With studies showing a decline in car use, are we seeing the beginning of the end for the car?by James Crabtree / April 19, 2011 / Leave a comment
Denys Lawrence Munby was a man with a passion for transport statistics. The first reader in transport economics at Oxford University, he spent his life collecting rail, bus and tram timetables. By the time of his death in 1976—murdered by bandits, it is thought, in the mountains of Turkey—he had amassed Britain’s most complete set of travel data. With it he was able to pinpoint, for the first time, the moments at which different types of transport hit their peak.
Munby’s successor at Oxford, Phil Goodwin, found himself intrigued by these turning points. Did planners in the 1920s, having seen the railways grow throughout their lives, spot that train use was soon to fall sharply? Or the same for buses in the mid-1950s? They did not. This thought led Goodwin to a radical idea: might the west have already reached “peak car,” the moment when car use begins to decline?
The notion is heretical to transport planners, who assume that economic growth and car use go together, which has been the case for more than a generation. Globally, that trend will continue. A 2008 article in the journal Economic Policy predicts that of the 2.3bn cars made worldwide over the next half century, 1.9bn will be sold in developing markets. China’s car fleet is set to outnumber America’s by 2030.
Similarly, the government’s “national transport model” predicts that car use in Britain will rise, pretty much forever. Other models show an “s” pattern, with growth followed by saturation. But even the hint of a dip in car use would be hugely significant, with implications for policies ranging from long-term investment in railways to global carbon reduction targets.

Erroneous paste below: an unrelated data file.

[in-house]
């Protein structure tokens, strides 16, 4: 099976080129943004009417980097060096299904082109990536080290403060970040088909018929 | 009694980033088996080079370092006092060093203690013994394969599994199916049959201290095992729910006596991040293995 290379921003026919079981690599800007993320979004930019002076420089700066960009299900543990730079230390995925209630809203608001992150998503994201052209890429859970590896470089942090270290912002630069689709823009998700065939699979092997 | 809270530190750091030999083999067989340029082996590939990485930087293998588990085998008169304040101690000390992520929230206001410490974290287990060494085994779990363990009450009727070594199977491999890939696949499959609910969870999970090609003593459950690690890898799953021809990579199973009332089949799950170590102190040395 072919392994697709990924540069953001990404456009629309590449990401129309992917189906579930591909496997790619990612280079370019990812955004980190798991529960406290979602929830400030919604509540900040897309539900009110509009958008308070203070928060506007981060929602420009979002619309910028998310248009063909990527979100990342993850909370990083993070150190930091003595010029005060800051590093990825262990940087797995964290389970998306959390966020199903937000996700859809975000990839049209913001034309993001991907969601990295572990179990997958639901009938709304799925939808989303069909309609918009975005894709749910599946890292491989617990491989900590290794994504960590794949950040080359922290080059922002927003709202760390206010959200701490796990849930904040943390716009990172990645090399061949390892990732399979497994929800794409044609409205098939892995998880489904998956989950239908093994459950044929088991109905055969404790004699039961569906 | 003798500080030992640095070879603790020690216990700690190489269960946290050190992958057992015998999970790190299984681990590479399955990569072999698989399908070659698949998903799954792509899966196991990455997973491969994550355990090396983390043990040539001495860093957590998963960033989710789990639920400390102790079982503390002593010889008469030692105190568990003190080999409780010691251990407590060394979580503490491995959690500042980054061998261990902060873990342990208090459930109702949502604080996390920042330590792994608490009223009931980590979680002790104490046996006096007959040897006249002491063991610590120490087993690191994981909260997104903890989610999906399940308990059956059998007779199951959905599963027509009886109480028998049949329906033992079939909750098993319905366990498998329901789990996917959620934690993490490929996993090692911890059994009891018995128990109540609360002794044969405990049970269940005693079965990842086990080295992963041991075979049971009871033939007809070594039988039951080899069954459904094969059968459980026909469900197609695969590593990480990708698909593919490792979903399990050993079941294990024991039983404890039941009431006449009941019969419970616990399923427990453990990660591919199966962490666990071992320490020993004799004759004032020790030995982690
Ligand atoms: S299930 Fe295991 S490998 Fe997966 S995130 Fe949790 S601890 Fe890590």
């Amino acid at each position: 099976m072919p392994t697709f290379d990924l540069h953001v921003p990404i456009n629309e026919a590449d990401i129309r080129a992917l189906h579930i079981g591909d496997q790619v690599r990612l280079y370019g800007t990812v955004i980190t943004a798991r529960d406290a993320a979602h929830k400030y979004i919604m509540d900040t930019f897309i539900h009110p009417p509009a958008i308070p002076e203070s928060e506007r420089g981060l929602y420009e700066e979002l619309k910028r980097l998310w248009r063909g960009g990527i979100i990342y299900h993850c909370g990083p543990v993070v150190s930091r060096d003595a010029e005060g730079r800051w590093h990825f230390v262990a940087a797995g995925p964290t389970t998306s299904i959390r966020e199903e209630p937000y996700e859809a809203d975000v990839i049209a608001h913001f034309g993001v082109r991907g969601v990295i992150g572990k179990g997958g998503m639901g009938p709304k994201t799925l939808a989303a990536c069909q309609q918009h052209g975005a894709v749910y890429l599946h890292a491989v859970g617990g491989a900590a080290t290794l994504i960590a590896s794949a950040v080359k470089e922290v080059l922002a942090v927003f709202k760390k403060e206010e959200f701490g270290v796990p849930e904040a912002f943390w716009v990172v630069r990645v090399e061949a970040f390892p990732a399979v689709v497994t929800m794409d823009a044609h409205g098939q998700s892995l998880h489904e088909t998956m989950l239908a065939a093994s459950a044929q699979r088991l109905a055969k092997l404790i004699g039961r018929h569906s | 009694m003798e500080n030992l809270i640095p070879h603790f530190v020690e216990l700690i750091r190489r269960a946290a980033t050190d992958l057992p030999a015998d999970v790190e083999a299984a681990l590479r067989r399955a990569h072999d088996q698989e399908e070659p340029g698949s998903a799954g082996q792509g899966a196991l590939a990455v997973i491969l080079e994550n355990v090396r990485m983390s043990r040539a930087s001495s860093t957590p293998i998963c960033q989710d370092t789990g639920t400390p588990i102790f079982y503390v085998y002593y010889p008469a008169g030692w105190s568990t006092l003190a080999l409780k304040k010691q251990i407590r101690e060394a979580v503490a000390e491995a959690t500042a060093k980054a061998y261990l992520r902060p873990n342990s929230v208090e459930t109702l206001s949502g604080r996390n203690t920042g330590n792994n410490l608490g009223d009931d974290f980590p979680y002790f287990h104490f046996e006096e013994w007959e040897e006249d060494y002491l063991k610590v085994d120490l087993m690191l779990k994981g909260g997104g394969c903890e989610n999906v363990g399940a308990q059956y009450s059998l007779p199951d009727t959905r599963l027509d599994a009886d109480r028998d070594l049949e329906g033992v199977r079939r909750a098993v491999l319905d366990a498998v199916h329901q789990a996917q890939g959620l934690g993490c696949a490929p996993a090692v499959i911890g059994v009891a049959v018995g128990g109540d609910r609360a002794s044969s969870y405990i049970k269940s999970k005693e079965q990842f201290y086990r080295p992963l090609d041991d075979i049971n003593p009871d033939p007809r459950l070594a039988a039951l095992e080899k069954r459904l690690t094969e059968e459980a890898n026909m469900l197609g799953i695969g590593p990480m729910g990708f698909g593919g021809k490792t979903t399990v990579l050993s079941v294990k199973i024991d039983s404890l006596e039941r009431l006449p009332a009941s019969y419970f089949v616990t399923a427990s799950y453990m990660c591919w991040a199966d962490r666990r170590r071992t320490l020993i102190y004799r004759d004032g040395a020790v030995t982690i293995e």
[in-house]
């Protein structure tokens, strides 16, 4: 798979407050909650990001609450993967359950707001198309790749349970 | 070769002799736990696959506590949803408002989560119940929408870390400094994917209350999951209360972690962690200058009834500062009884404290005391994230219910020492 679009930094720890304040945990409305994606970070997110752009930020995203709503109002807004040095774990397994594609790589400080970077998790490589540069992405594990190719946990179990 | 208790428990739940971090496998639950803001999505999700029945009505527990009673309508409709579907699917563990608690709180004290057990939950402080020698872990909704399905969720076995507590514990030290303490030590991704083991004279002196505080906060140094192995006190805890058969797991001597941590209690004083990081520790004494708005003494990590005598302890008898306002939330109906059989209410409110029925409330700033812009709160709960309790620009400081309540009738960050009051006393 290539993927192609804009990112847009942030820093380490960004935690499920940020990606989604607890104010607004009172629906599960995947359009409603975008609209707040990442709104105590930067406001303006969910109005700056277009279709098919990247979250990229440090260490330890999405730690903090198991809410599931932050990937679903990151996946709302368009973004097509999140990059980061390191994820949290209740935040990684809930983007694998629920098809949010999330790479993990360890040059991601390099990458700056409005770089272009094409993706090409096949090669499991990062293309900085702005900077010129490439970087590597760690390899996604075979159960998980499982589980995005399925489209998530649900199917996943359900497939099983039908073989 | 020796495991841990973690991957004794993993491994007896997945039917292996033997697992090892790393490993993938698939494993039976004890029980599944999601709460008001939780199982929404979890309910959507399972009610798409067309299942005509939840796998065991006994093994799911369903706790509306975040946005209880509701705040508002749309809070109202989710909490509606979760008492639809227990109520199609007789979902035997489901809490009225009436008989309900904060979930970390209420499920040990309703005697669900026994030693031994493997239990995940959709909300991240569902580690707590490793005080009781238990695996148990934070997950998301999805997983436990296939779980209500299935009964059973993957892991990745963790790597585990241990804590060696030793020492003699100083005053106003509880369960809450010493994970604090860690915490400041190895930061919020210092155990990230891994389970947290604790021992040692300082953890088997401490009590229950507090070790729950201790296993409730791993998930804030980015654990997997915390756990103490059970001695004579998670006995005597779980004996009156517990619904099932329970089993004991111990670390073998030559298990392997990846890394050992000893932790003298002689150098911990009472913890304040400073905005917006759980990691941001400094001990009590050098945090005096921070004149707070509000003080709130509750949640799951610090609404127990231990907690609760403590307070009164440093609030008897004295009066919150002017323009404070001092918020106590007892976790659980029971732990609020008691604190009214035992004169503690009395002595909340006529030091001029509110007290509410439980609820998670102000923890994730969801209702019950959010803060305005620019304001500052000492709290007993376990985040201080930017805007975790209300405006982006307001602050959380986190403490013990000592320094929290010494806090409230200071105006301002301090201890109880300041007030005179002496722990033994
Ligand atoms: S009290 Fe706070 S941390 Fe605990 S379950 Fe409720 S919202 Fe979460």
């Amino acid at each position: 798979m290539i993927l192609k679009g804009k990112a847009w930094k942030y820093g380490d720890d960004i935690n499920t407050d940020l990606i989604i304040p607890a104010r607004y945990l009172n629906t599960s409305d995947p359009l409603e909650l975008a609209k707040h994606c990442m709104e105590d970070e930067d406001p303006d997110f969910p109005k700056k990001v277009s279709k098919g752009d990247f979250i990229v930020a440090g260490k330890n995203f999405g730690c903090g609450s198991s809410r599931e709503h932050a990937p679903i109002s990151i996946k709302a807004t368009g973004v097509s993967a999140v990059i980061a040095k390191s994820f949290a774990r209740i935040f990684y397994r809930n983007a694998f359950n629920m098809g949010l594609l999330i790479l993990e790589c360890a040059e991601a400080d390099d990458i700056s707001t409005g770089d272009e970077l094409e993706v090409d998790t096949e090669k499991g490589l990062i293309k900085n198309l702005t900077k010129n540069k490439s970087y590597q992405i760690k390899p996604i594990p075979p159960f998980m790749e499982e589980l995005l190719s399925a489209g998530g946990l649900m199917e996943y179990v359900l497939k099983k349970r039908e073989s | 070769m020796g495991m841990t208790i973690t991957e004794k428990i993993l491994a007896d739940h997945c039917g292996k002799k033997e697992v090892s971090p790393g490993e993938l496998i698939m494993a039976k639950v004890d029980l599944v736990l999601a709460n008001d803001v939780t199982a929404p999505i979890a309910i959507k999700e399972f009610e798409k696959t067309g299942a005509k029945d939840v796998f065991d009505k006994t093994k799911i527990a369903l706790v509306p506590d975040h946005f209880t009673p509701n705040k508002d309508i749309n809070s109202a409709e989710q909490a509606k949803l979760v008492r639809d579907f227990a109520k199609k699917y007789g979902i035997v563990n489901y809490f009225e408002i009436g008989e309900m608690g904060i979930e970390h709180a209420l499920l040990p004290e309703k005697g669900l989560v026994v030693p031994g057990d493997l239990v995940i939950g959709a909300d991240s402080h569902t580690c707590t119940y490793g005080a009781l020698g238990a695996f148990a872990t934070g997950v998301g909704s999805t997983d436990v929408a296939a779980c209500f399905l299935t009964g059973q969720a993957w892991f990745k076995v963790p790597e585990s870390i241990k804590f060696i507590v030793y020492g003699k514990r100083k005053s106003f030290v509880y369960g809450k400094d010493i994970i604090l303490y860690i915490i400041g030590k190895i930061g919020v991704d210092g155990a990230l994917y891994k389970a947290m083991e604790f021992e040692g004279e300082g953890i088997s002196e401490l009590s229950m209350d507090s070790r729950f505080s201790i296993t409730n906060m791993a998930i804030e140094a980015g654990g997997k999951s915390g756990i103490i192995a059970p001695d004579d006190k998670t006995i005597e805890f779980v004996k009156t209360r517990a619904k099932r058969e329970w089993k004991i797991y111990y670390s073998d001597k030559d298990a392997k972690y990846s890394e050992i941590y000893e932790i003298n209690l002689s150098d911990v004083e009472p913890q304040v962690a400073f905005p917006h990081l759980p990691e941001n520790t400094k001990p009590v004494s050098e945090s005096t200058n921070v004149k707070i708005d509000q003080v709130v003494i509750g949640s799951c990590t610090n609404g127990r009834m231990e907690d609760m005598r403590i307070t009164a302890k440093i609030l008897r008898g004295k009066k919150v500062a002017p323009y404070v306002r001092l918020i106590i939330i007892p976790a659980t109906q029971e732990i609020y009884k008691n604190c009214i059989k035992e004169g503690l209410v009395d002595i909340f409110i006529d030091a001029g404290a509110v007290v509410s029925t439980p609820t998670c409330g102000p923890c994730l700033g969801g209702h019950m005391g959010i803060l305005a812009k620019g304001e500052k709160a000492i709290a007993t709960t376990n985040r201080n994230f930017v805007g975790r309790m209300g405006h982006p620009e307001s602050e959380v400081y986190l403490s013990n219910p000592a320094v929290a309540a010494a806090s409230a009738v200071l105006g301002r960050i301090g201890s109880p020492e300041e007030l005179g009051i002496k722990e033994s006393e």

Evidence of change came at the end of 2010 in a major study, “Are We Reaching Peak Travel?” by Lee Schipper at the University of California, Berkeley and Adam Millard-Ball at Stanford. They found evidence that total growth in motorised travel had levelled out or declined in eight rich countries, including Britain, with the correlation between prosperity and travel breaking down abruptly in 2003. People were still buying cars, just driving them less; the authors guessed a mix of rising fuel costs and infuriating congestion was the cause.
These results led Goodwin and others to comb carefully over British data, finding evidence for a more extreme conclusion: car travel had not just stalled, but was already in decline. The government’s travel surveys show…